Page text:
New gags for old rope

Posted on May 16, 2012


When it comes to being a guinea pig, I draw the line at drug trials and cosmetics testing. Having top comedians try out their new material on me, however, is something I can certainly cope with.

This is the unique twist given to traditional stand-up at the Old Rope Comedy Night. The weekly Monday night residence brings a whole host of comics to The Phoenix in Oxford Circus, to practice unperformed jokes and sketches in front of a live audience, before they hit the wider comedy circuit.

A tattered noose dangles from the ceiling, which comedians are only allowed to let go of when trialling new material – so it’s new jokes for old rope. Although as far as I could tell there was no need for any rope grabbing this week as each act went entirely off piste with all brand new gags.

I’ve been to plenty of comedy gigs but this was a completely new experience. It was a privilege to see the art form in this rawest of incarnations – each performer clutching scribbled notes in their hands and releasing a relieved sigh every time a new joke gleaned chuckles from the crowd, and a resigned shrug when other material crashed and burned. Which it frequently did, but that was part of the fun.

You literally become part of the creative process which lends a really intimate feel to the night, with some sketches ending in a surprised and quietly smug ‘oh really? That actually works?’ from the comic. Plus there’s a sadist in me that enjoys seeing these wit and hilarity spewing geniuses in such a vulnerable state. Razor-sharp, funny and confident comedians can often appear God-like and invincible on stage, but nights like Old Rope remind us they’re mere mortals, just like you, me and Steve.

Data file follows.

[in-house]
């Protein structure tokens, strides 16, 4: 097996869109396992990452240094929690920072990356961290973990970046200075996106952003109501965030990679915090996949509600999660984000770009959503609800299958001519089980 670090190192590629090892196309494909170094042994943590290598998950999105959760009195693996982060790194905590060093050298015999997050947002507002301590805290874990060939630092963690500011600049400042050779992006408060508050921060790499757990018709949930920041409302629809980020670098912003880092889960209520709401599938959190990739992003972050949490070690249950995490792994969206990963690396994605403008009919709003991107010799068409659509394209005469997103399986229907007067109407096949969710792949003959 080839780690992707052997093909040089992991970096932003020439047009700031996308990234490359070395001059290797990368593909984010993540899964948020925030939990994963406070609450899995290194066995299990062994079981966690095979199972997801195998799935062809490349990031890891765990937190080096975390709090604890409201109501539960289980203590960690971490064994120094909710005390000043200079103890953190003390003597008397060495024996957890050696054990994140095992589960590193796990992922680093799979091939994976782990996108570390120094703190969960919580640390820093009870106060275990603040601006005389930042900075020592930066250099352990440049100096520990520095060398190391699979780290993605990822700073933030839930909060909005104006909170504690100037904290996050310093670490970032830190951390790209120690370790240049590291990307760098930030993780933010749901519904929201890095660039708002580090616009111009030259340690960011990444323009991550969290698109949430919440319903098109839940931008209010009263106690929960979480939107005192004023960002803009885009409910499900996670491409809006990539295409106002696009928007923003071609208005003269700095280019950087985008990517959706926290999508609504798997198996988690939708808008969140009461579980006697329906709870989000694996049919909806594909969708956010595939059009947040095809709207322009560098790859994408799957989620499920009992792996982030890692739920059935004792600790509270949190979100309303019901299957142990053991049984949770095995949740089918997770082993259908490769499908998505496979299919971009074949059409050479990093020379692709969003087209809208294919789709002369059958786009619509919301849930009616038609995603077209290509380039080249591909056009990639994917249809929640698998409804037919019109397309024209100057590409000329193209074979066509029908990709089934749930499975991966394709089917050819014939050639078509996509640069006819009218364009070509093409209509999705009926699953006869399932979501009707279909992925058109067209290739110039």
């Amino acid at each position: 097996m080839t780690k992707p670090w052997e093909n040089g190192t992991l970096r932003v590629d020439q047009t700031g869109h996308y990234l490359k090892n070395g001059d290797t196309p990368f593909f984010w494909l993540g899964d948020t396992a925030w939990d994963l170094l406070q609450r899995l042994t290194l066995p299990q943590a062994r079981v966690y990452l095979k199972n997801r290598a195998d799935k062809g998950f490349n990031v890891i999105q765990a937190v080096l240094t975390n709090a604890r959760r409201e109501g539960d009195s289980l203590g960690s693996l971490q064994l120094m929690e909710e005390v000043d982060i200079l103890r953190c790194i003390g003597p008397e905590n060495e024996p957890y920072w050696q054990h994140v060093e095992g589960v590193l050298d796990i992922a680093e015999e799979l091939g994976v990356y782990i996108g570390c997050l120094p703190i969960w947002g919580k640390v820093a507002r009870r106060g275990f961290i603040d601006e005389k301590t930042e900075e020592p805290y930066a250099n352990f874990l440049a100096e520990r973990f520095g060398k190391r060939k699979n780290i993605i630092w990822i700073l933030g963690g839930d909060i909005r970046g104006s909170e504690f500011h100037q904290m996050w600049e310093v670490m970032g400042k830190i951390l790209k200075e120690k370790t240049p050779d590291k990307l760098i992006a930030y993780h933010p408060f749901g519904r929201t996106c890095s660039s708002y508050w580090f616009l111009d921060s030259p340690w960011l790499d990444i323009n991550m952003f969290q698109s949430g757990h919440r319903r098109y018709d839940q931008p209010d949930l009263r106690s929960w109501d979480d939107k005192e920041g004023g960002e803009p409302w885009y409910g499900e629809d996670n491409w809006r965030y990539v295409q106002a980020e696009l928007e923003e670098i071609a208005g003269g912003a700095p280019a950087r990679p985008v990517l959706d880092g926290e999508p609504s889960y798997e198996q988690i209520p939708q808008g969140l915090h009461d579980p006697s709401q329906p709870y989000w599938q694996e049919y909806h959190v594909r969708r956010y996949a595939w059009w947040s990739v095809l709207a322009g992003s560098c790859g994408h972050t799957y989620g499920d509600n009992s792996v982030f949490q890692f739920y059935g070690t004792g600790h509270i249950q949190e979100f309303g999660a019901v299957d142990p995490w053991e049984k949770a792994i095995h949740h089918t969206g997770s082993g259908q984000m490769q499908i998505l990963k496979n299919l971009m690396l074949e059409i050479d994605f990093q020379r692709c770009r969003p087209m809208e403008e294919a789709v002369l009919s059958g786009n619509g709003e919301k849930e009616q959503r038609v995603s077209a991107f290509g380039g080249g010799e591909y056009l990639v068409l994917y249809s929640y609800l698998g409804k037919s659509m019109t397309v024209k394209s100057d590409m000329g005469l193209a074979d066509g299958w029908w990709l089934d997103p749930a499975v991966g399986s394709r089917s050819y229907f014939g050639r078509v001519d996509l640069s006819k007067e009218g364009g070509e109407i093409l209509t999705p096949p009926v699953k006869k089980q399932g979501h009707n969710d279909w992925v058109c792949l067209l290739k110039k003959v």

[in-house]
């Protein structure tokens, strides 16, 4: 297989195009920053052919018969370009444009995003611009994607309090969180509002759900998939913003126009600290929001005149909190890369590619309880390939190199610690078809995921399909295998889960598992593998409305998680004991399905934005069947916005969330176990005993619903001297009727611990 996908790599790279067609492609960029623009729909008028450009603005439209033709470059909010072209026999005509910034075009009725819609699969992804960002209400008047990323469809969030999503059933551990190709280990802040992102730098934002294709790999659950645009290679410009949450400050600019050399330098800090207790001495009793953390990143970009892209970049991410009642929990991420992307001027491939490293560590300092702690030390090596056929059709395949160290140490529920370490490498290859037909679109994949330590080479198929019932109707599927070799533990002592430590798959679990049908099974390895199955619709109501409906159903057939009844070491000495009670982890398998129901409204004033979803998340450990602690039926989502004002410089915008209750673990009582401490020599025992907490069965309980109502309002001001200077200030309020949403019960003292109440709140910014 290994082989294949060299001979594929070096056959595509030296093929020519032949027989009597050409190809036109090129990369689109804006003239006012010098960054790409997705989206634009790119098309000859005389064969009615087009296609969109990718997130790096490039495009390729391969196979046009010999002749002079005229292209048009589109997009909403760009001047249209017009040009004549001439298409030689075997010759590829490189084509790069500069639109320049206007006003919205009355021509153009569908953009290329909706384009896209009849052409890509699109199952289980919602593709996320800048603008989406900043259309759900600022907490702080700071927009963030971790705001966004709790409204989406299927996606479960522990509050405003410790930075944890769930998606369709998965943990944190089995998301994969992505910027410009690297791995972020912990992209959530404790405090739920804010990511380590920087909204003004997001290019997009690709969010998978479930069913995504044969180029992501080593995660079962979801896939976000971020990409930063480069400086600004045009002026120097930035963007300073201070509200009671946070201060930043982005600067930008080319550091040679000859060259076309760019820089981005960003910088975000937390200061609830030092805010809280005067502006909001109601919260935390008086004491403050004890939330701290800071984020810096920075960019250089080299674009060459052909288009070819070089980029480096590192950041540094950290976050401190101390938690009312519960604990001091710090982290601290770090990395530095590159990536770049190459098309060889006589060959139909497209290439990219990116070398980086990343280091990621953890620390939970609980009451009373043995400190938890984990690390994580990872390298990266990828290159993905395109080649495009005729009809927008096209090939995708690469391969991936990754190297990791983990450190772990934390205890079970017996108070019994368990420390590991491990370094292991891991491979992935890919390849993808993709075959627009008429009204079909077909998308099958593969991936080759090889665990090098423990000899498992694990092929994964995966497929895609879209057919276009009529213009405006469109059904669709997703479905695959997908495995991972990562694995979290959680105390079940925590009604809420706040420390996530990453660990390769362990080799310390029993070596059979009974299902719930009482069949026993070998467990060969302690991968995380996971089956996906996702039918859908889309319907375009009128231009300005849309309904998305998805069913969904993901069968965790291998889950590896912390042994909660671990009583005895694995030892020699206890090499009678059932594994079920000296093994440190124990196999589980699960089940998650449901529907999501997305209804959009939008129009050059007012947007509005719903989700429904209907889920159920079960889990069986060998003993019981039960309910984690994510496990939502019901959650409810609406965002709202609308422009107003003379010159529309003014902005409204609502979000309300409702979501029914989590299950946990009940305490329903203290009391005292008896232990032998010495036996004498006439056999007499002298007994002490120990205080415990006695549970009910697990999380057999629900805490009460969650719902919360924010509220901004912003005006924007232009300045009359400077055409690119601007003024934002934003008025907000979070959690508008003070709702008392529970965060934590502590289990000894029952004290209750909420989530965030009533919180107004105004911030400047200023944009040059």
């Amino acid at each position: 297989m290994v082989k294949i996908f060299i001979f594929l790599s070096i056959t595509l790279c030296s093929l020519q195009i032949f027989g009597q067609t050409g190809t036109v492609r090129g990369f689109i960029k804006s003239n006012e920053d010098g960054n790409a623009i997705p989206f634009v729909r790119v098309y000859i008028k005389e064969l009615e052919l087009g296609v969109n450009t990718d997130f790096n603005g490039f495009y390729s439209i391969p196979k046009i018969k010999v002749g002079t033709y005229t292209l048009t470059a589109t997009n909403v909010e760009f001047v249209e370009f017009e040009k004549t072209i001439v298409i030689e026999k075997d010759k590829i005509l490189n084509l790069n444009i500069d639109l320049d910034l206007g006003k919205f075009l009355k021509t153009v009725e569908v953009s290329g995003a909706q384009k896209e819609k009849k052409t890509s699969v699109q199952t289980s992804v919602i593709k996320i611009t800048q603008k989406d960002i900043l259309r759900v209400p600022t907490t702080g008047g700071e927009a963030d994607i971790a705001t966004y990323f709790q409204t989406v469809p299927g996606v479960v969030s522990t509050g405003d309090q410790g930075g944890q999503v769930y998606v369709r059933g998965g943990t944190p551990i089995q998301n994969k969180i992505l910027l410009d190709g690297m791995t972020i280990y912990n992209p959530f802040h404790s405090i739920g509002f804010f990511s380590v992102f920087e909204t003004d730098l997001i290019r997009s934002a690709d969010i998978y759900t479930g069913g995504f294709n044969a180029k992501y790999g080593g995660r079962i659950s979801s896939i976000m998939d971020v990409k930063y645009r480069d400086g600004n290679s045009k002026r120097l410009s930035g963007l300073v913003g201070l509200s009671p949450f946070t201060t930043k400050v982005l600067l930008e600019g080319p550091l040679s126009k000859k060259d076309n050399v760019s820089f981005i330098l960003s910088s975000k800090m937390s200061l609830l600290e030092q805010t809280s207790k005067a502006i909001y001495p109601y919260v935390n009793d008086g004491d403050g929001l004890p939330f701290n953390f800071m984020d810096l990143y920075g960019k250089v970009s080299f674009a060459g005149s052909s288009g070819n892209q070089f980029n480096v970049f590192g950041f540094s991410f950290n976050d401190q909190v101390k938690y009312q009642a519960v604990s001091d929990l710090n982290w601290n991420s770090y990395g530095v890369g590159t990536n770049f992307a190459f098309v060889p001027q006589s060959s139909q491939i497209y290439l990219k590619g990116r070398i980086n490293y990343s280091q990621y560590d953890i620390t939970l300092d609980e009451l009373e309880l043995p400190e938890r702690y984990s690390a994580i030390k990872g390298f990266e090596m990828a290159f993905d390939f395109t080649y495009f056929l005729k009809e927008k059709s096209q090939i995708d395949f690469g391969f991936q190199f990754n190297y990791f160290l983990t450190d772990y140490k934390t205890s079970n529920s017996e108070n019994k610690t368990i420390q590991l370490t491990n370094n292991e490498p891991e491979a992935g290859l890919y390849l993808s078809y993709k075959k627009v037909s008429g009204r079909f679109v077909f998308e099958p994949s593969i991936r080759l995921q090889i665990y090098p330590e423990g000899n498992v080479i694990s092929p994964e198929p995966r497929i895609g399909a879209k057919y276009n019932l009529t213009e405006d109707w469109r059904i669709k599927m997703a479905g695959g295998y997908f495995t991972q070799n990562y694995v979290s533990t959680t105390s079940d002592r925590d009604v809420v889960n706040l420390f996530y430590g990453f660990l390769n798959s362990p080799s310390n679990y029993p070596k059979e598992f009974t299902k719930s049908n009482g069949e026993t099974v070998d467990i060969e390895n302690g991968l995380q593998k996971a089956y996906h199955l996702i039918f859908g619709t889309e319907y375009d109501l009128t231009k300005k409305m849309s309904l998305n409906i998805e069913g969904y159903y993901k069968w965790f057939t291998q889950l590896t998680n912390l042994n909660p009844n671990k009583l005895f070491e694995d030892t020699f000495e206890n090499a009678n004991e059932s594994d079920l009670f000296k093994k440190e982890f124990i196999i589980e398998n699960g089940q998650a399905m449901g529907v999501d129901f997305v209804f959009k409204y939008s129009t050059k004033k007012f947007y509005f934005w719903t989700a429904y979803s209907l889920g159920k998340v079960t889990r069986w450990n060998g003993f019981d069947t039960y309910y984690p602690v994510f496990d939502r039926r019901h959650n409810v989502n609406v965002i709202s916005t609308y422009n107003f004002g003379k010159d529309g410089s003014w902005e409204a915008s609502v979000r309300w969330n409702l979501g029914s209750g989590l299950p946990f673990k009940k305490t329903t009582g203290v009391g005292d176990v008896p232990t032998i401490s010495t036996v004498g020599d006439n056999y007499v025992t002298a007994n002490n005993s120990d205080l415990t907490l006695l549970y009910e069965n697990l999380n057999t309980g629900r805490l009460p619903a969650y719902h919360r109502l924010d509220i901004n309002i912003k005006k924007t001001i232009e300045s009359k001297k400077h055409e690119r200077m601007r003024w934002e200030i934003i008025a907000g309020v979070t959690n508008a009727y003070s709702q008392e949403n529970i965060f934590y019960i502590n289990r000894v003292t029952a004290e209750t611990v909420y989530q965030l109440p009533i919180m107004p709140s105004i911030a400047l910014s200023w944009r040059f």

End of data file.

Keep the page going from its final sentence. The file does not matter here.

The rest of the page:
As the name of the game is experimentation, performances are fairly rough around the edges and spontaneous, which is great. It’s a chance for performers to totally let loose and try their luck with any weird or wacky idea that takes their fancy. We had an air-humping Irish girl, a whiskey swilling, profanity-bellowing bloke masquerading as his own agent, and a pretty lengthy monologue on the down sides of smear tests. Apparently big names like Jack Dee, Ed Byrne and Robin Ince are all regulars – although I’ve yet to be lucky enough to see one.

At just £7 a head for a plethora of comedic styles – we had eight performers – and an atmosphere that forces each act to abandon their safety net, it’s a hidden gem of an evening and is becoming unsurprisingly popular. Plus with the Edinburgh Fringe Festival coming up in August, now is a great time to catch comedians honing their routines.

Be warned – some of what you see won’t actually work, heads will hang in shame and you’re sure to be in for a few awkward silences at the punch-line, but it’s worth it just to see talented stand-ups make this voyage into unchartered territory.

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